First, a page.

A guided public land elk hunt will normally start in the $3,500-$4,000 range. You can get them cheaper but I probably wouldn't go cheaper without good firsthand knowledge from someone who has been there. A good private ranch hunt will start at about $5,000-$6.000 and go up quite quickly. I know of a couple private ranch hunts in Utah that will fetch upwards $15,000 and more as will the premier trophy hunts on a few of the select indian reservations in New Mexico and Arizona. They are way out of my budget range. I plan to start applying for an Arizona elk permit next winter. They now take years to obtain and are getting more expensive all the time. Arizona, New Mexico, and Utah seem to be the hotspots for really big bulls right now...read 350 class bulls and up. Granted you can shoot these most anywhere but on average, these states seem to be producing the best odds at a bull of this caliber. Just know that there are many ranches where you can kill an elk, just not one that big. It takes a big bull to hit 350 and you just don't find these everywhere, and a 380 class bull and up is doable but really requires some luck and deep pockets to be able to afford to hunt where they live. If you want a good chance at an average bull, Colorado would be my first choice, then Montana. The prices there are still in reach for many of us. I know of a couple guide services I'd like to use if I draw for Arizona. I got their names from the magazine Hunting Illustrated.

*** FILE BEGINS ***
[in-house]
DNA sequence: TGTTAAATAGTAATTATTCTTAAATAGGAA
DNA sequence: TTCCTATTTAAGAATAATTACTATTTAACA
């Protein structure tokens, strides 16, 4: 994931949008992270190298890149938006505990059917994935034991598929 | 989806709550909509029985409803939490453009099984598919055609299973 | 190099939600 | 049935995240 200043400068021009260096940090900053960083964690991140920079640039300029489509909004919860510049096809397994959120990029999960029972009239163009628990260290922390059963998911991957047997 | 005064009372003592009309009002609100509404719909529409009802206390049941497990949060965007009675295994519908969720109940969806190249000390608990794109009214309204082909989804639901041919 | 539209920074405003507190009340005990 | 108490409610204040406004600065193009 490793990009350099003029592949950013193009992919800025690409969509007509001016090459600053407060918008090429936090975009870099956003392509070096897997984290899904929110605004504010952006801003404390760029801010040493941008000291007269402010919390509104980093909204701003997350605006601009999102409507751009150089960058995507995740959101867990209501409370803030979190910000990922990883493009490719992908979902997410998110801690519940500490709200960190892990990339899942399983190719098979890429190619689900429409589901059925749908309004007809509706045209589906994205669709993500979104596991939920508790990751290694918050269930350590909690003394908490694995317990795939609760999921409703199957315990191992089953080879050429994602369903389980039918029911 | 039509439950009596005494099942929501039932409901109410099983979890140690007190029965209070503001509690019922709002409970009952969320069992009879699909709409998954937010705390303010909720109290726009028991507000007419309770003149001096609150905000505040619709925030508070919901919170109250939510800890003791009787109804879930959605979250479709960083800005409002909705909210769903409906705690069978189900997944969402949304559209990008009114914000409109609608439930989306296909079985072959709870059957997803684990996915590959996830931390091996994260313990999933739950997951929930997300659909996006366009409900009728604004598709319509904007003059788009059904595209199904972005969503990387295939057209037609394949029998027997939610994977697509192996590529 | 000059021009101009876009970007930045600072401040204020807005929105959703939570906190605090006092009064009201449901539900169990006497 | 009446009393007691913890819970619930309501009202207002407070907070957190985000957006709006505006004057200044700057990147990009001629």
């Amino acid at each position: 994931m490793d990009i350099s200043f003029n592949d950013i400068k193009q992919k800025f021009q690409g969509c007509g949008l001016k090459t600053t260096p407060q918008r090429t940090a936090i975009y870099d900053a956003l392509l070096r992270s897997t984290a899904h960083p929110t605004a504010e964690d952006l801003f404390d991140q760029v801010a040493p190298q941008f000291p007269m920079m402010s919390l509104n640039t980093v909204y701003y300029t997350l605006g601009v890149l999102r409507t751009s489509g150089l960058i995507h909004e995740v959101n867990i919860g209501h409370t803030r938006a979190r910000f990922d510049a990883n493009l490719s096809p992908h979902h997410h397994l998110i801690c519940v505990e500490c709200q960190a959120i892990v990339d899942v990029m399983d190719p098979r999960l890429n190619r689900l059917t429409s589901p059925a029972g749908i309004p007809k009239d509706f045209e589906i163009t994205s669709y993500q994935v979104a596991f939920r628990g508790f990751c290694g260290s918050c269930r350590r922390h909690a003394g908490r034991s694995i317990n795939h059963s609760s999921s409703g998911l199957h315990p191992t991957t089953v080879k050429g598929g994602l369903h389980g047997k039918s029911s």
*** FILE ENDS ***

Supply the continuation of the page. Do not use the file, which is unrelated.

10-09-2006, 04:48 PM
Thank you for your reply. Eastmans hunting Journal has to be a great magazine, their TV show is secnd to none. I will defintely use your advise.